The fishing action in our region has again been good with the word of the month being ‘‘redfin’’. They have come on the bite with a vengeance, taking bait and lures with equal gusto and all regular spots have fired up, including Waranga Basin, Greens Lake, Eildon and Lake Eppalock — and here is one out of left field: several nice redfin were taken in Lake Victoria right here in the heart of Shepparton.
But like all fishing, today’s action is tomorrow’s quiet day. A friend found this out when last week he was showing off a bag full off fish. But earlier this week he journeyed back for a return bout and ended up with just three fish for his troubles, but that is why they call it fishing and not catching.
Redfin are an introduced species and also go by the name of English or European perch. There is no bag or size limit and anglers are urged not to return fish back into the water as they can replace native fish with their superior breeding rate. They are an ambush predator and tend to school in large numbers, all about the same size. They are also cannibalistic and will eat small-sized brothers and sisters.
They will take all the regular baits including shrimp, worms, yabbies, soft plastics bladed lures and hard-body lures. The colour red on the lure tends to be a trigger to get them to bite, but unlike carp — another introduced fish — redfin are one of the best eating freshwater fish.
Other reports from around our neck of the woods indicate that an environmental flow is going down the Goulburn at the moment and while there is a rise, this brings the fish on the bite. When the fall comes, it will make for some muddy banks. This could be a hazard for land-based anglers.
Cod and yellowbelly are still being caught in the Goulburn and Murray rivers. Spinner baits and other lures are working including surface lures best fished around dusk. Wear some industrial-strength repellent as the mozzies come out in force when the sun goes down.
Trout are also being caught in the rivers and streams in the north-east but at Dartmouth and Eildon, they have moved into deeper water and down riggers need to be used to take your bait to them.
The best method is still a Ford Fender trailing a bunch of worms, but black crickets are also a good bait and they are starting to hatch at the moment.
Saltwater fishing is still all systems go, according to Peter Smallwood and Rod Lawn, from Adamas Fishing Charters at Queenscliff. They say some big flathead are being caught off the back of Point Nepean. Although snapper have slowed down, some pinky size are still being caught around the mouth of the Barwon River.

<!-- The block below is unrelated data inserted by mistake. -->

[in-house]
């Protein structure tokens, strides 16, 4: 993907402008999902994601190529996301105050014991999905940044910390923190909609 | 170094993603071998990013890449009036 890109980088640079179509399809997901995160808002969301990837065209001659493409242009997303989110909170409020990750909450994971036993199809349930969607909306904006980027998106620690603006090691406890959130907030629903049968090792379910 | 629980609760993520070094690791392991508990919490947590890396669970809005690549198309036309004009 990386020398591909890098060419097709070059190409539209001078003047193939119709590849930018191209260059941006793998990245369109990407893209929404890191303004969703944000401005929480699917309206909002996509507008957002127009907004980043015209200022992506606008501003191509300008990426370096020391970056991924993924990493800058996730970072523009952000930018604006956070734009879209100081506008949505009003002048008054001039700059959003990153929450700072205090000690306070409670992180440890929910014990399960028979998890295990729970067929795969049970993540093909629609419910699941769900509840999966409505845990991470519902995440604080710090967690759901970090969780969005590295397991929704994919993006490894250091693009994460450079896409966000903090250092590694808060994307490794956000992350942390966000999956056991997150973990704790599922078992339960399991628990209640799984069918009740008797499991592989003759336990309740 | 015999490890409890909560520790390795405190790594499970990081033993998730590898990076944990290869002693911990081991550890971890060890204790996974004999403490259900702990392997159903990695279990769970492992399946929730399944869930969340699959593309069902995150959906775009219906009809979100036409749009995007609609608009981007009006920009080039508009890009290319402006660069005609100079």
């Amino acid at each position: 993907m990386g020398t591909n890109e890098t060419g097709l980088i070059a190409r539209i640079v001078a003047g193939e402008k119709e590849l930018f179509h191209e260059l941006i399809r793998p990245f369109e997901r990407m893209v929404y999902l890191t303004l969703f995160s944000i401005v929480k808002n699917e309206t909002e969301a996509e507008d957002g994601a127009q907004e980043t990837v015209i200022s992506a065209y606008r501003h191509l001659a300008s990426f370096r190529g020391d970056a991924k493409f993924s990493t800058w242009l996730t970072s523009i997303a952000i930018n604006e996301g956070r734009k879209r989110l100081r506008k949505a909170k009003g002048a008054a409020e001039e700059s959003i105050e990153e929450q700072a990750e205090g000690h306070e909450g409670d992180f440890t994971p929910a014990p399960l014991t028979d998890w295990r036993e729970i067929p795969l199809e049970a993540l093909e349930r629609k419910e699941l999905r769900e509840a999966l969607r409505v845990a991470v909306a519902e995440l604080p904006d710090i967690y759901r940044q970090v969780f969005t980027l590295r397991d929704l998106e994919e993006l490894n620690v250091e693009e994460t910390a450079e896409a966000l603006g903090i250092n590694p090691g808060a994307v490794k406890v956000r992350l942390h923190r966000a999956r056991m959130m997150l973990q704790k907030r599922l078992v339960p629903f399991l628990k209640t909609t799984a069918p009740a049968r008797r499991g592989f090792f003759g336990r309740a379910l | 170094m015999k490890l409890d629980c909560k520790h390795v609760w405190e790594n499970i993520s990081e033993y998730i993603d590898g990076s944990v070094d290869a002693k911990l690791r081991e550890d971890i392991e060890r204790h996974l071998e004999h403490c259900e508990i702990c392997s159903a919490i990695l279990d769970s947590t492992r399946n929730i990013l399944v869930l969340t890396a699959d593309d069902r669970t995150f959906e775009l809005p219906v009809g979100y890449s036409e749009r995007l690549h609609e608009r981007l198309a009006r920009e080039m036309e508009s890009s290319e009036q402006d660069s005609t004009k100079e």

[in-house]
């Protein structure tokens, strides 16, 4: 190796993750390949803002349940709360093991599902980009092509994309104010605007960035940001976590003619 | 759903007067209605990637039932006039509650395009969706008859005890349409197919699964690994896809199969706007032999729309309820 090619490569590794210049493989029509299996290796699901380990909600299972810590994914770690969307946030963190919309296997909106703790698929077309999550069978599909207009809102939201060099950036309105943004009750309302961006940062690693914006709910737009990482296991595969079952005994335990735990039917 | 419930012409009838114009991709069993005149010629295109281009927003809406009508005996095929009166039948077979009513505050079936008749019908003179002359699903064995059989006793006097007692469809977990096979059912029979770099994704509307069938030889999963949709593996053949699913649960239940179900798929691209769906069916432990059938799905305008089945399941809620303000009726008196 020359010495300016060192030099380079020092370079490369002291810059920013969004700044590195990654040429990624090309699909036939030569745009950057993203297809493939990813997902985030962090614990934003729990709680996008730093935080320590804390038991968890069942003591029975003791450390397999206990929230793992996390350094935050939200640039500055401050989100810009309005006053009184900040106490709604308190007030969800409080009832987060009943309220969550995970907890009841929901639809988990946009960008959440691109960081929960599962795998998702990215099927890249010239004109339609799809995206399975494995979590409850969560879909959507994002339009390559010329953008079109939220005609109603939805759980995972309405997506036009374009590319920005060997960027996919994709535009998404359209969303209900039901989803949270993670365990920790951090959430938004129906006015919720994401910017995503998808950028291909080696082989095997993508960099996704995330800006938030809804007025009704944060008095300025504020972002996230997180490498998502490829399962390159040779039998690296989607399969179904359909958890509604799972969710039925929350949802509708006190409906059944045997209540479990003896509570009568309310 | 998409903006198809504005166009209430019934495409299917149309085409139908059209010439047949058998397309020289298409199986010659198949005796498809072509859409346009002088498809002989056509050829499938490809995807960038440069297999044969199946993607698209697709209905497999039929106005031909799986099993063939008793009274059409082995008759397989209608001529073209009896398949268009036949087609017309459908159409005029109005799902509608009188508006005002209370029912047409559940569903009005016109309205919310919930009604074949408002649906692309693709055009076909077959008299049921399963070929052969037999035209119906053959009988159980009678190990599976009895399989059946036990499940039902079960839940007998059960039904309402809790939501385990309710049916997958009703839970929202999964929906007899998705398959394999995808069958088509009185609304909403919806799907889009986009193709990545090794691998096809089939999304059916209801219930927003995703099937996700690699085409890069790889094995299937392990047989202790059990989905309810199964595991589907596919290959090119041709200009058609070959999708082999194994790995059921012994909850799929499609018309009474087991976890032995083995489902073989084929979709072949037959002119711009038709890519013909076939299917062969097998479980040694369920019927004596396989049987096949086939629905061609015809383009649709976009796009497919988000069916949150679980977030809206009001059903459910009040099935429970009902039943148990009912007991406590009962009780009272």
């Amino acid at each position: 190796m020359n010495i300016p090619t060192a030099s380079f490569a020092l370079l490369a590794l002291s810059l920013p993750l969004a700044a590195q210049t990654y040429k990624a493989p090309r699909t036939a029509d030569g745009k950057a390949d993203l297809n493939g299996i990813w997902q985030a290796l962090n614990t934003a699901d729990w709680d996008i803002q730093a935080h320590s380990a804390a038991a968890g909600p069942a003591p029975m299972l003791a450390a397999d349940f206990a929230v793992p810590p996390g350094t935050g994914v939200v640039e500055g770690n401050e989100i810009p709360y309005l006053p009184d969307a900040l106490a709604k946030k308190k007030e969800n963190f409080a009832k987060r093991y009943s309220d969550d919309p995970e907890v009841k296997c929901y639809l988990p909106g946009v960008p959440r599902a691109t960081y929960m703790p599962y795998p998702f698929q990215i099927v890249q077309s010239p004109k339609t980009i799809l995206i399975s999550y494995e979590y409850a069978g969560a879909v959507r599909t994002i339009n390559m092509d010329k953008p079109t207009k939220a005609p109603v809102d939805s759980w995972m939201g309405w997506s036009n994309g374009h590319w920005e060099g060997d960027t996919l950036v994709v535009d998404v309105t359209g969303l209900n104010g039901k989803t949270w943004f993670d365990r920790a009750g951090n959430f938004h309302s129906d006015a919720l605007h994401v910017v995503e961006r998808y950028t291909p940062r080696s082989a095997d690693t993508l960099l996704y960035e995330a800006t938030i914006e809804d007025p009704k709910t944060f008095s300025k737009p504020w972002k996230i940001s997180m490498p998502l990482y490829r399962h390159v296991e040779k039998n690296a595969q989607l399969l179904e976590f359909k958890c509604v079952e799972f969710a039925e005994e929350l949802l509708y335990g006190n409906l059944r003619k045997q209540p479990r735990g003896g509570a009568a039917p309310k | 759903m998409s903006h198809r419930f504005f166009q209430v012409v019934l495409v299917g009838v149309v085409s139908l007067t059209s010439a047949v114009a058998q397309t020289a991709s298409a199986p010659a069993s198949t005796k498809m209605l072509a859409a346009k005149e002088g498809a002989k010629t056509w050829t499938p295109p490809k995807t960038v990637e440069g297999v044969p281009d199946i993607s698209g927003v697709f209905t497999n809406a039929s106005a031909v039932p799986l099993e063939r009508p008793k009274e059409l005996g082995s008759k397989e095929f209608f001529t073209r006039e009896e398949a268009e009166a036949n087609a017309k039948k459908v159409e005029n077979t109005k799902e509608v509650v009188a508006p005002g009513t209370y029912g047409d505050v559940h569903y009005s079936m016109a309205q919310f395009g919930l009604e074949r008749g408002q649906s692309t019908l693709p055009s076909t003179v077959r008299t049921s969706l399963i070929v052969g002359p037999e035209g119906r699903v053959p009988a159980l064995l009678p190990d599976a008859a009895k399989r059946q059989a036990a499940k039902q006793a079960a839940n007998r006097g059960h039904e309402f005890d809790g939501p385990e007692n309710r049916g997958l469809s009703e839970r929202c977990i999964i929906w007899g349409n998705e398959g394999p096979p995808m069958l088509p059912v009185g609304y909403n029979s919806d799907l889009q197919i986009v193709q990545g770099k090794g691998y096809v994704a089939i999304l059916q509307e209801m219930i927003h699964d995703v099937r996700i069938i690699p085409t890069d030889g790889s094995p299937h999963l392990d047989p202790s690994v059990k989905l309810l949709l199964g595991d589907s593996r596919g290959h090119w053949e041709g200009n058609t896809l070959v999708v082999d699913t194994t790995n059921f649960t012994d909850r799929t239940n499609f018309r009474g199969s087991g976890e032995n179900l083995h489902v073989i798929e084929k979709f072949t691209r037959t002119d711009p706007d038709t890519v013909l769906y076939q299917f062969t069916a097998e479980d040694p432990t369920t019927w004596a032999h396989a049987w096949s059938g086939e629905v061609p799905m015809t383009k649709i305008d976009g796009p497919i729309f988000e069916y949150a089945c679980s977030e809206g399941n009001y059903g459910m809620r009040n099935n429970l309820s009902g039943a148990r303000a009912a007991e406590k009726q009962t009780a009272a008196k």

Rod said plenty of back-slapping whiting were being caught close in at Portland and tuna were still to be found off Point Lonsdale, although getting them to bite took a bit of work.
Western Port is also patchy with flathead and whiting taking a bit of work to catch, although some nice gummy shark were caught off San Remo in the deeper water using fresh fillets of salmon or trevally.
North of the border at Eden, John Liddell said a new owner had taken over Freedom Charters. He is catching good bags of reef fish, including snapper and morwong, and jumbo-sized flathead were biting in around 30m of water along the sandy bottom near Green Cape.
John said schools of kingfish were also providing anglers with some back-breaking action as they were one of the toughest fish pound for pound to land.
He said live bait using slimy mackerel or knife jigs worked well when a school was found.
Narooma is firing, according to Graham Cowley.
He said his son Nicholas was taking out plenty of charters and getting some great hauls of fish.
Off the shelf, they were still catching and tagging an occasional marlin but the season was drawing to a close.
Graham said the lake also provided another option for anglers when the sea was too rough to go offshore.
He said some jumbo salmon had been caught around the breakwater and flathead and bream were taking bait and lures near the oyster leases.
At Flinders Island, James Luddington said it was all go for gummy shark and flathead, and he had found some snapper near one of the islands at Lady Baron.
He said the good thing about fishing in his region was that he could always find an area to fish despite the rough conditions.
A group of locals is planning a trip to the island at the end of this month and James said things were looking good for a successful trip.